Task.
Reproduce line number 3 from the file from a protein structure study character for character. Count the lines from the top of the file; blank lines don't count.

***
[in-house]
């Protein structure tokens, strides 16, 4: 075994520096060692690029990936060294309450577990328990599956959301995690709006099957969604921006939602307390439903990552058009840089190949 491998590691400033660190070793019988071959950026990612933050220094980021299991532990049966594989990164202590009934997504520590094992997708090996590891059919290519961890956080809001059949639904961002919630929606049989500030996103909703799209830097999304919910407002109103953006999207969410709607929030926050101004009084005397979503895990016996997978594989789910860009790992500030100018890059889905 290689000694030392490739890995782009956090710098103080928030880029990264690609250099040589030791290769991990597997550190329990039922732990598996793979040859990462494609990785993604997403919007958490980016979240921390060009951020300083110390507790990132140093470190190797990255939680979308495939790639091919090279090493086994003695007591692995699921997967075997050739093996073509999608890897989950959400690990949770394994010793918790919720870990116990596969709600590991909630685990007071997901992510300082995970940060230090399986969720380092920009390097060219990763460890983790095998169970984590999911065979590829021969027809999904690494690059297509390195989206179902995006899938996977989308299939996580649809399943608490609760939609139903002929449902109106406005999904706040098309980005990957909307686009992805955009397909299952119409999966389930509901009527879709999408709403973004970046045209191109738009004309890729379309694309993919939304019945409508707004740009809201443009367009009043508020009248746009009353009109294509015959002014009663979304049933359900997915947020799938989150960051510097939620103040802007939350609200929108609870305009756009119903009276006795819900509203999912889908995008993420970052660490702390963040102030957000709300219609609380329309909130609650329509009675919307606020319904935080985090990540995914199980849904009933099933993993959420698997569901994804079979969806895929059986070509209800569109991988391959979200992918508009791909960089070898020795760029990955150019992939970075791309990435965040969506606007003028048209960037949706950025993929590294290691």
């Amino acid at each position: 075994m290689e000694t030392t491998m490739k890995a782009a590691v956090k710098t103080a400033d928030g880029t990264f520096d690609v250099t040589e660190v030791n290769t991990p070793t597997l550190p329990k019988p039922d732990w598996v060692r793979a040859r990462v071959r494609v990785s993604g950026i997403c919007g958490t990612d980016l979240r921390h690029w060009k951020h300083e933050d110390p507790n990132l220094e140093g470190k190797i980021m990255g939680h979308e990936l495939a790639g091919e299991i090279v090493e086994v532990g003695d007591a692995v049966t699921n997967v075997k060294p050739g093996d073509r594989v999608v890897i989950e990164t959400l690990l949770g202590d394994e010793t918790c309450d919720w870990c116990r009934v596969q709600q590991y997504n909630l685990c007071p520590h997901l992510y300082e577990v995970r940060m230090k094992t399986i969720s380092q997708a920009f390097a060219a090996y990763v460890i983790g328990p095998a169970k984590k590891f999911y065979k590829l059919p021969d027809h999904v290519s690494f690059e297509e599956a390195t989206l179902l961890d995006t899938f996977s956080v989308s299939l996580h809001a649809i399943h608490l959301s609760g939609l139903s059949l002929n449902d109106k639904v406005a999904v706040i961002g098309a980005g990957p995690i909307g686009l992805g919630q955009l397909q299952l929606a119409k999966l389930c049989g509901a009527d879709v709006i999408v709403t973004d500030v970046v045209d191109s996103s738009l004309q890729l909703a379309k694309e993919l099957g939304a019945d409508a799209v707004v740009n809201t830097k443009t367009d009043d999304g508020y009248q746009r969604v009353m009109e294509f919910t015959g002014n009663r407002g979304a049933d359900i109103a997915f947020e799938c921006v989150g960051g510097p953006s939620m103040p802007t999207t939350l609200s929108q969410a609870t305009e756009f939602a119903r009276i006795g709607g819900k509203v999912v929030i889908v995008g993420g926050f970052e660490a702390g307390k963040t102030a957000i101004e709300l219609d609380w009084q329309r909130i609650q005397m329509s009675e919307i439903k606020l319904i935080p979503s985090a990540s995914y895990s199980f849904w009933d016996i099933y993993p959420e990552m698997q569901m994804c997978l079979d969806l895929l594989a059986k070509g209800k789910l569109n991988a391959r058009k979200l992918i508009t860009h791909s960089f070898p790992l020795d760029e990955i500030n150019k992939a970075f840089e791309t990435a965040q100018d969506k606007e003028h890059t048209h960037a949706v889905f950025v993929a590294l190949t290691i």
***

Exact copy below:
């Amino acid at each position: 075994m290689e000694t030392t491998m490739k890995a782009a590691v956090k710098t103080a400033d928030g880029t990264f520096d690609v250099t040589e660190v030791n290769t991990p070793t597997l550190p329990k019988p039922d732990w598996v060692r793979a040859r990462v071959r494609v990785s993604g950026i997403c919007g958490t990612d980016l979240r921390h690029w060009k951020h300083e933050d110390p507790n990132l220094e140093g470190k190797i980021m990255g939680h979308e990936l495939a790639g091919e299991i090279v090493e086994v532990g003695d007591a692995v049966t699921n997967v075997k060294p050739g093996d073509r594989v999608v890897i989950e990164t959400l690990l949770g202590d394994e010793t918790c309450d919720w870990c116990r009934v596969q709600q590991y997504n909630l685990c007071p520590h997901l992510y300082e577990v995970r940060m230090k094992t399986i969720s380092q997708a920009f390097a060219a090996y990763v460890i983790g328990p095998a169970k984590k590891f999911y065979k590829l059919p021969d027809h999904v290519s690494f690059e297509e599956a390195t989206l179902l961890d995006t899938f996977s956080v989308s299939l996580h809001a649809i399943h608490l959301s609760g939609l139903s059949l002929n449902d109106k639904v406005a999904v706040i961002g098309a980005g990957p995690i909307g686009l992805g919630q955009l397909q299952l929606a119409k999966l389930c049989g509901a009527d879709v709006i999408v709403t973004d500030v970046v045209d191109s996103s738009l004309q890729l909703a379309k694309e993919l099957g939304a019945d409508a799209v707004v740009n809201t830097k443009t367009d009043d999304g508020y009248q746009r969604v009353m009109e294509f919910t015959g002014n009663r407002g979304a049933d359900i109103a997915f947020e799938c921006v989150g960051g510097p953006s939620m103040p802007t999207t939350l609200s929108q969410a609870t305009e756009f939602a119903r009276i006795g709607g819900k509203v999912v929030i889908v995008g993420g926050f970052e660490a702390g307390k963040t102030a957000i101004e709300l219609d609380w009084q329309r909130i609650q005397m329509s009675e919307i439903k606020l319904i935080p979503s985090a990540s995914y895990s199980f849904w009933d016996i099933y993993p959420e990552m698997q569901m994804c997978l079979d969806l895929l594989a059986k070509g209800k789910l569109n991988a391959r058009k979200l992918i508009t860009h791909s960089f070898p790992l020795d760029e990955i500030n150019k992939a970075f840089e791309t990435a965040q100018d969506k606007e003028h890059t048209h960037a949706v889905f950025v993929a590294l190949t290691i």